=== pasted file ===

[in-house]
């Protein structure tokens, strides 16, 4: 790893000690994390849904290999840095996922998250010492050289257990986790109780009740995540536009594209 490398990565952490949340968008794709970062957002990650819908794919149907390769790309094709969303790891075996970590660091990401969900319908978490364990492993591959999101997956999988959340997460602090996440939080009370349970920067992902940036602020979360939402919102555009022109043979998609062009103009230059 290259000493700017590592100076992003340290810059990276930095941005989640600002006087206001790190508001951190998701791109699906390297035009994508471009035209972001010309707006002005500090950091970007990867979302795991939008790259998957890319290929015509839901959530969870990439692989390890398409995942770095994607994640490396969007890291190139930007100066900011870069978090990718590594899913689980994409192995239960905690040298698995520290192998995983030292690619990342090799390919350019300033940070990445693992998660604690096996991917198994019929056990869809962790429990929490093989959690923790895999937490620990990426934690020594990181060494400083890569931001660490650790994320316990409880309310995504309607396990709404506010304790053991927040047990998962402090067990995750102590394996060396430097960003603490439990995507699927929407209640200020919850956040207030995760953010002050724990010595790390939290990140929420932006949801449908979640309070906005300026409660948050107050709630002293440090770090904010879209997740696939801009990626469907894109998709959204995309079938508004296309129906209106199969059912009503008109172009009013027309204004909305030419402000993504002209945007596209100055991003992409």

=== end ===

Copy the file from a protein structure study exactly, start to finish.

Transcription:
[in-house]
């Protein structure tokens, strides 16, 4: 790893000690994390849904290999840095996922998250010492050289257990986790109780009740995540536009594209 490398990565952490949340968008794709970062957002990650819908794919149907390769790309094709969303790891075996970590660091990401969900319908978490364990492993591959999101997956999988959340997460602090996440939080009370349970920067992902940036602020979360939402919102555009022109043979998609062009103009230059 290259000493700017590592100076992003340290810059990276930095941005989640600002006087206001790190508001951190998701791109699906390297035009994508471009035209972001010309707006002005500090950091970007990867979302795991939008790259998957890319290929015509839901959530969870990439692989390890398409995942770095994607994640490396969007890291190139930007100066900011870069978090990718590594899913689980994409192995239960905690040298698995520290192998995983030292690619990342090799390919350019300033940070990445693992998660604690096996991917198994019929056990869809962790429990929490093989959690923790895999937490620990990426934690020594990181060494400083890569931001660490650790994320316990409880309310995504309607396990709404506010304790053991927040047990998962402090067990995750102590394996060396430097960003603490439990995507699927929407209640200020919850956040207030995760953010002050724990010595790390939290990140929420932006949801449908979640309070906005300026409660948050107050709630002293440090770090904010879209997740696939801009990626469907894109998709959204995309079938508004296309129906209106199969059912009503008109172009009013027309204004909305030419402000993504002209945007596209100055991003992409």